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Telemedicine's New Best Friend? IoT!

The Internet of Things, or IoT, is a massive hub of data found in physical devices. From phones to vehicles to smart appliances, items network together to create a large pool of data for anyone to draw information from. A lot of companies find the IoT to be handy for customer feedback and getting ahead of market trends.

Meanwhile, telemedicine involves going to a doctor's appointment remotely — any physician who uses telecommunications to diagnose and treat patients is practicing with telemedicine. Telemedicine is a considerable help in locations where few doctors or specialists are available, and these virtual appointments are just as rewarding as going to a doctor in person. As the healthcare industry becomes more technology-driven, telemedicine is banding together with the IoT to improve both services.

How Will IoT Improve Telemedicine?

A direct result of IoT and telemedicine coming together is immeasurable, but we do know the combination will lead to lower costs and higher quality of care for patients around the globe. Pulling together knowledge and resources from beyond other telemedicine companies helps improve business for everyone involved. Including traditional medicine, telemedicine actively promotes healthy lifestyles like exercise.

The data from the IoT includes sensor biosignals, motion data and contextual data like locations and temperatures. Data is sent to devices or straight to the cloud for IoT communication, where doctors across telecommunication platforms can parse through the data and patient complaints to make a diagnosis and decide on treatment. The doctor's information will also be in the IoT, so pharmacies and other medical services can react.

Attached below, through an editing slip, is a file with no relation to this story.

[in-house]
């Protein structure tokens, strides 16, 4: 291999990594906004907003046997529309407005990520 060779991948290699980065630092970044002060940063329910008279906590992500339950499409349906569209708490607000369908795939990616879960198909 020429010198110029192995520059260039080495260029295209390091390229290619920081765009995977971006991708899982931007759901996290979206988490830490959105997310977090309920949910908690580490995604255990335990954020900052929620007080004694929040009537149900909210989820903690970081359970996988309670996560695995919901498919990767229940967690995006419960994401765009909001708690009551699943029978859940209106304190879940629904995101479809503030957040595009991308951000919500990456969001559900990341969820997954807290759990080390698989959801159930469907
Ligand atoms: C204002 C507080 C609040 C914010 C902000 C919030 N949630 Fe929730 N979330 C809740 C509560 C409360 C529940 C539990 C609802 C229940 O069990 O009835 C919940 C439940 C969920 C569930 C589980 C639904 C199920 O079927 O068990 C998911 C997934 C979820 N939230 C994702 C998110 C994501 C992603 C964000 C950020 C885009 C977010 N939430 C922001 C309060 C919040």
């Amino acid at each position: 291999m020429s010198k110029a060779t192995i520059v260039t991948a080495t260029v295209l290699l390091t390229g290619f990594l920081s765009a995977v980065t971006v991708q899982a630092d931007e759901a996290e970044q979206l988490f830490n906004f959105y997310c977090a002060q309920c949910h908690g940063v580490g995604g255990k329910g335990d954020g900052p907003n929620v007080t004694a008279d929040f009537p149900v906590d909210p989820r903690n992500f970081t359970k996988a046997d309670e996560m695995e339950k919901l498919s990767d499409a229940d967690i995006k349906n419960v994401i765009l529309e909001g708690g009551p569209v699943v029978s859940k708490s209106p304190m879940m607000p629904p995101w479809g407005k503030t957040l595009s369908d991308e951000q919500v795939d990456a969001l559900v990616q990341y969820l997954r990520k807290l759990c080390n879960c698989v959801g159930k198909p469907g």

How Do We Combine These Technologies?

Making the convergence of IoT and telemedicine successful can be a lot of work. The most important aspect is keeping everything as up to date as possible. Inoperable equipment can completely detach the doctor from his or her patients and make the technology pointless, or even detrimental to health. We must look at site surveys and support teams carefully before deciding on proper placement for patient care.

With everything over the internet, sometimes programs will have to go down. Keeping an eye out for, and anticipating program downtime is just as important as taking care of the equipment. Inevitably, machines will fail without warning, so we must always have backup plans ready to implement at a moment's notice. Stakeholders in the telemedicine program must always be kept up-to-date, especially patients, in case of unexpected downtime.

With all the patient's data being produced straight to the internet, security is a significant factor. Data must be made secure during transmission and while at rest. Security must be a priority at the start of the telemedicine program, not implemented as an afterthought. Keeping the patient's information private is of utmost importance to their safety.

The Benefits of Merging IoT With Telemedicine

In short, IoT joining forces with telemedicine is a good thing. Being able to provide better care to patients in need, at a much lower cost, is a great deal for everyone involved. Even businesses benefit by being able to reach more people in larger areas.

The added responsibilities include technology maintenance and patient security, both of which are essential. But we can plan maintenance and implement security measures, too. The gains greatly outweigh the costs.

About the Author

Nathan Sykes's picture

Nathan Sykes writes about the latest in emerging technologies and how they help us both professionally and personally. To stay up to date and read more by Nathan, go to his blog, Finding an Outlet.

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